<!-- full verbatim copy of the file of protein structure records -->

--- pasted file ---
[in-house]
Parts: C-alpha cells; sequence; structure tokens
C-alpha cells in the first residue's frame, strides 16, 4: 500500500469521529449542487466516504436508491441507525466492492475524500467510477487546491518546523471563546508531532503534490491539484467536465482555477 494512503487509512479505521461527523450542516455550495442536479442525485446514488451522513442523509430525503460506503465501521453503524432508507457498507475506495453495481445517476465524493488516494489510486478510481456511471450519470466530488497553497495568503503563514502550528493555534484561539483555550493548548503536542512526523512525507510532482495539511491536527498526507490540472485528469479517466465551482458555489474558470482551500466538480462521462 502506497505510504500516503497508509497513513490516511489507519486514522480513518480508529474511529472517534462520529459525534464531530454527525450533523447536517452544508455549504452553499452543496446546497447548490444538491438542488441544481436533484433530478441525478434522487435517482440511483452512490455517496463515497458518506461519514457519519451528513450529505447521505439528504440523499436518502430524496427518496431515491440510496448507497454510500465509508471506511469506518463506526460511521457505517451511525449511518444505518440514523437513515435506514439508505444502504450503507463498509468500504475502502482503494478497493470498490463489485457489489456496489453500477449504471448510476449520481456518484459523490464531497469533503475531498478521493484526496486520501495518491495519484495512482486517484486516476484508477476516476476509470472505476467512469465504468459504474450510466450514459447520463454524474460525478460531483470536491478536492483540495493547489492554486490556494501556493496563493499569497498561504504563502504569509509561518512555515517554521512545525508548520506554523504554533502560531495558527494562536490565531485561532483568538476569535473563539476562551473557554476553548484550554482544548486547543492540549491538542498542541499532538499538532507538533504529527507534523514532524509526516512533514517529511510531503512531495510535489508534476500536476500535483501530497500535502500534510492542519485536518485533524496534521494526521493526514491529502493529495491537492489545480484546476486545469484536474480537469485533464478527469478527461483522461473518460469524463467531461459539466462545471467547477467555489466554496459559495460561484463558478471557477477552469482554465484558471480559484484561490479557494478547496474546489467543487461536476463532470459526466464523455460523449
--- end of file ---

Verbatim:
[in-house]
Parts: C-alpha cells; sequence; structure tokens
C-alpha cells in the first residue's frame, strides 16, 4: 500500500469521529449542487466516504436508491441507525466492492475524500467510477487546491518546523471563546508531532503534490491539484467536465482555477 494512503487509512479505521461527523450542516455550495442536479442525485446514488451522513442523509430525503460506503465501521453503524432508507457498507475506495453495481445517476465524493488516494489510486478510481456511471450519470466530488497553497495568503503563514502550528493555534484561539483555550493548548503536542512526523512525507510532482495539511491536527498526507490540472485528469479517466465551482458555489474558470482551500466538480462521462 502506497505510504500516503497508509497513513490516511489507519486514522480513518480508529474511529472517534462520529459525534464531530454527525450533523447536517452544508455549504452553499452543496446546497447548490444538491438542488441544481436533484433530478441525478434522487435517482440511483452512490455517496463515497458518506461519514457519519451528513450529505447521505439528504440523499436518502430524496427518496431515491440510496448507497454510500465509508471506511469506518463506526460511521457505517451511525449511518444505518440514523437513515435506514439508505444502504450503507463498509468500504475502502482503494478497493470498490463489485457489489456496489453500477449504471448510476449520481456518484459523490464531497469533503475531498478521493484526496486520501495518491495519484495512482486517484486516476484508477476516476476509470472505476467512469465504468459504474450510466450514459447520463454524474460525478460531483470536491478536492483540495493547489492554486490556494501556493496563493499569497498561504504563502504569509509561518512555515517554521512545525508548520506554523504554533502560531495558527494562536490565531485561532483568538476569535473563539476562551473557554476553548484550554482544548486547543492540549491538542498542541499532538499538532507538533504529527507534523514532524509526516512533514517529511510531503512531495510535489508534476500536476500535483501530497500535502500534510492542519485536518485533524496534521494526521493526514491529502493529495491537492489545480484546476486545469484536474480537469485533464478527469478527461483522461473518460469524463467531461459539466462545471467547477467555489466554496459559495460561484463558478471557477477552469482554465484558471480559484484561490479557494478547496474546489467543487461536476463532470459526466464523455460523449